There is no doubt at all about who are the primary beneficiaries of migration. It is the migrants themselves, though by no means always, at least to the same degree if at all, their partners and families. The rich also tend to be major beneficiaries in countries with high living standards into which poor people migrate. Migrants provide a rich vein of cheap labour, from which the wealthiest sections of the population gain most. Increased competition for employment produces large numbers of people willing to work for long hours at low wages as everything from au pairs, chauffeurs and gardeners to waiters, cleaners and hotel staff. Employers generally gain too, as an expanding labour force with relatively large numbers with low income expectations allow them to bid down labour costs. Those who lose out are those who have to compete with immigrants in the labour market, who tend to be those already on relatively low wages and salaries. Trade unions surely rightly say that migrants need protection as much - if not more - than indigenous labour. The same unions also need to be aware that the labour force as a whole, and especially the more vulnerable sections of it, are threatened en masse with a declining share of total wages, if there are enough people in the labour market prepared to work for very low wages.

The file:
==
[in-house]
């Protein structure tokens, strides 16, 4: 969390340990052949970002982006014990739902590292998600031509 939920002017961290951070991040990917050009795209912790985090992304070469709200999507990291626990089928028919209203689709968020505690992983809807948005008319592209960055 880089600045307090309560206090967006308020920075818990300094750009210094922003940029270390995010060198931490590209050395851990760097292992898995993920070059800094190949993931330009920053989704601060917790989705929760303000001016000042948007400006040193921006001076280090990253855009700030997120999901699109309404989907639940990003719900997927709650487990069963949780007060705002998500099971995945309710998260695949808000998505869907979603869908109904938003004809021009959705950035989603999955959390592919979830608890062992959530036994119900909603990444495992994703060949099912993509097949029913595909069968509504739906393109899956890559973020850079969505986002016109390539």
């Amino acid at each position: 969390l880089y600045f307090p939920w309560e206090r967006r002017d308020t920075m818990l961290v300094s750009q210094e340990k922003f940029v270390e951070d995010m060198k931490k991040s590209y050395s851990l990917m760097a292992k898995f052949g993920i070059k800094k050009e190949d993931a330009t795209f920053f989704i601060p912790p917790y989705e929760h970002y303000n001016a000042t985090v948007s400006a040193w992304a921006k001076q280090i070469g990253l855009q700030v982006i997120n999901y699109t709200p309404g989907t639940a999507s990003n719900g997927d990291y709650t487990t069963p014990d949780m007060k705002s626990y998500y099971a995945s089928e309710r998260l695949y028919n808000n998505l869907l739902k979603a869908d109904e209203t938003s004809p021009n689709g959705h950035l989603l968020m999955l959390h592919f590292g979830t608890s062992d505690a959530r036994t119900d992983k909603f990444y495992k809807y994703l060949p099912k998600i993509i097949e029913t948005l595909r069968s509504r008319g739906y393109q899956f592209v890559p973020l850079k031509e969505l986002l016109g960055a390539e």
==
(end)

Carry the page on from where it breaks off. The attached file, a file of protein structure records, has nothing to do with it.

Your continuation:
It is often claimed that large scale immigration improves economic performance. It is true that heavy competition in the labour market may hold down wage increases, although this is of course generally to the disbenefit of poorer people, whose pay levels are correspondingly depressed. It is also true that with a growing population, the national income is likely to grow faster. This is an illusionary gain for the population as a whole, however, for whom what counts is Gross Domestic Product (GDP) per head - in other words living standards - and not GDP as a whole. We are also sometimes told that immigration is necessary to provide people to do jobs which the indigenous population are not prepared to undertake. This is another illusion. The issue here is simply the wages to be paid. Any job vacancy can be filled if the wages are adequate. Finally, it is claimed that immigrants tend to be young and fit and therefore low claimants on the welfare state. This may be true for a while but they too will grow old and they too will want to have their families with them before long.